As part of my master’s degree in social work I was required to work in internships in order to gain direct practice with clients. One of the placements I chose was a nursing home setting. I learned so much at this placement, including the medical issue seniors must face daily. One thing we, as a staff, encouraged was for each resident to obtain a medical power of attorney.
A medical power of attorney is an individual you appoint to make medical decisions for you if you ever become incapacitated or unable to communicate your wishes to the doctors caring for you. Some situations in which medical power of attorneys may need to make medical decisions include when someone is in an irreversible coma, temporary coma, or is otherwise incapacitated to make his or her own wishes known. Further, a medical power of attorney can make decisions for the individual in situations where he or she is not being kept alive by life support; the medical power of attorney has the power to make medical decisions for an individual in any situation the individual is incapacitated or otherwise not able to communicate. A medical power of attorney is useful at times to back up an individual’s living will.
Some individuals obtain medical power of attorneys for short, specific periods of time. For instance, a mother might appoint her daughter to be her medical power of attorney while she is in the hospital recovering from heart surgery. Other individuals obtain medical power of attorneys for longer, indefinite periods of time. This is often the case with elderly individuals. They might appoint a daughter, son, or close friend to make medical decisions for them if or when they cannot do so themselves.
There are several things to consider when trying to select a power of attorney for yourself. The individual you select needs to know exactly what your wishes are; it is a good idea to write down and then talk about what you would like to happen to you given different circumstances or situations. Continue to keep lines of communication open between yourself and your medical power of attorney.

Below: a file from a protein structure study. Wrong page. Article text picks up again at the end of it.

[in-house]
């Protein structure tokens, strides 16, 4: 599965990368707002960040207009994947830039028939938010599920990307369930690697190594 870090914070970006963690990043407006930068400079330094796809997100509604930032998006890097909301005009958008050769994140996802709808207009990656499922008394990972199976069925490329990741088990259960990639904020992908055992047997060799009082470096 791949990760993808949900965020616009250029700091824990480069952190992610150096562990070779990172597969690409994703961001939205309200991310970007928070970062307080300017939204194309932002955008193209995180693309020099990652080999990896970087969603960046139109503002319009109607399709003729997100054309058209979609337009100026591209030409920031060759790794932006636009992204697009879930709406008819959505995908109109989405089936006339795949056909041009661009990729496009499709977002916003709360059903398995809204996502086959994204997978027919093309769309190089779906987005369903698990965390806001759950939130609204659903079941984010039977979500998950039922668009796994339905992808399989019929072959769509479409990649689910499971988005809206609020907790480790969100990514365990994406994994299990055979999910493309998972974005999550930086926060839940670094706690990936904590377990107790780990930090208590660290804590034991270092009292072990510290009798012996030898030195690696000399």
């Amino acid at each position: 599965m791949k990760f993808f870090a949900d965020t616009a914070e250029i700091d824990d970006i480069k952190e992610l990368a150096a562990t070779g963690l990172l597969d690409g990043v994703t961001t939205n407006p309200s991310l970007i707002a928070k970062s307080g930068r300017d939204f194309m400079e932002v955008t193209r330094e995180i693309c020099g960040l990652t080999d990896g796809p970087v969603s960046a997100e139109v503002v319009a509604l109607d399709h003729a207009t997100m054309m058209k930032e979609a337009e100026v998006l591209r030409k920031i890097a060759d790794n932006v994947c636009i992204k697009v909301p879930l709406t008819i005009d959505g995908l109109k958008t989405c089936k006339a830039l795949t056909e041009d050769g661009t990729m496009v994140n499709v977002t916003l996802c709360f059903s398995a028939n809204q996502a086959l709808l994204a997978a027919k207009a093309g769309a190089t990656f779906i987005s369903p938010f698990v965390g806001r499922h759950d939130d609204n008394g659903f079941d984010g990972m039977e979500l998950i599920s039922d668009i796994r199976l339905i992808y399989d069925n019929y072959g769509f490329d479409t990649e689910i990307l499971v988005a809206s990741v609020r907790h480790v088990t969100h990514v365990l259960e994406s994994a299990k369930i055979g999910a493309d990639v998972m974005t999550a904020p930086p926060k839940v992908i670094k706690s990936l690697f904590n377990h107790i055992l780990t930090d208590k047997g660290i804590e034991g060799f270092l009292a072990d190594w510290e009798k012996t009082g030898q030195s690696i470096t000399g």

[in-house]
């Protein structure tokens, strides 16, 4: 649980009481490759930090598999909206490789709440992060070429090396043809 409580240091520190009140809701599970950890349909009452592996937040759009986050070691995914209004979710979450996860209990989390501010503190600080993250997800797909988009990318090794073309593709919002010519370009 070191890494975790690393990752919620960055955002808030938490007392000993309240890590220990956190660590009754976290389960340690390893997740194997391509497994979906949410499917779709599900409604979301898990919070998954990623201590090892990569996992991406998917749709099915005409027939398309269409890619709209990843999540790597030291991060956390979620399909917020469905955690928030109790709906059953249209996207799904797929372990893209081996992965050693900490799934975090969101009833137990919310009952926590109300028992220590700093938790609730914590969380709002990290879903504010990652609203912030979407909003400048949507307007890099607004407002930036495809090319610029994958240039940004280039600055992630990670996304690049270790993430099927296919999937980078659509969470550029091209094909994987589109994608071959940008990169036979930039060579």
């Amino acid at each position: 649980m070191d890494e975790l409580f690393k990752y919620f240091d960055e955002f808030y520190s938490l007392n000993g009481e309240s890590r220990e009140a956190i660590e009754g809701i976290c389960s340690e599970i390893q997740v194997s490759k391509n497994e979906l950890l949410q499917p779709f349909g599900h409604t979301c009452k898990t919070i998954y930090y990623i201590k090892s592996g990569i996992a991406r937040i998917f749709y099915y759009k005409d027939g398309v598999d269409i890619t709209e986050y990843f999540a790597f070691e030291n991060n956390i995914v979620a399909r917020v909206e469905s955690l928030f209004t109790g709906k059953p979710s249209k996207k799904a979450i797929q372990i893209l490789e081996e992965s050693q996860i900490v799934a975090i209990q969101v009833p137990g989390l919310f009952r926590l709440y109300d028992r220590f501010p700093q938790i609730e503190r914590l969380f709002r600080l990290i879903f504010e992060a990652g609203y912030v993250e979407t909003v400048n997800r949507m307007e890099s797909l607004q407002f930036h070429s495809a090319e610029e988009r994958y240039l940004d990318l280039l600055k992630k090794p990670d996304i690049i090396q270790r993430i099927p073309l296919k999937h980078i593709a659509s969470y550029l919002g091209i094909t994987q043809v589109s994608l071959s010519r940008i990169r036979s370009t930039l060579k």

One of the most important issues you need to consider when selecting someone to make medical decisions for you in certain cases is trust. It is imperative that you be able to trust your selected medical power of attorney. Being able to trust your selected individual will allow you to rest more easily in medical emergencies. You will also know that the individual you have selected to act on your behalf will follow your wishes to the best of their ability.
Picking an objective individual may also be an important factor in the selection process. Selecting someone objective such as a lawyer will be able to make medical decisions for you, following your wishes and needs, without having a personal interest in the matter, whereas a family member or friend will have a personal interest in the case. Family members or friends may try to follow your wishes, but may possess difficulty doing so due to their personal feelings about you.
Selecting a medical power of attorney is a significant decision. This information may help you begin to decide whom to appoint to make medical decisions on your behalf if you become incapacitated and/or unable to communicate your wishes and needs to medical professionals.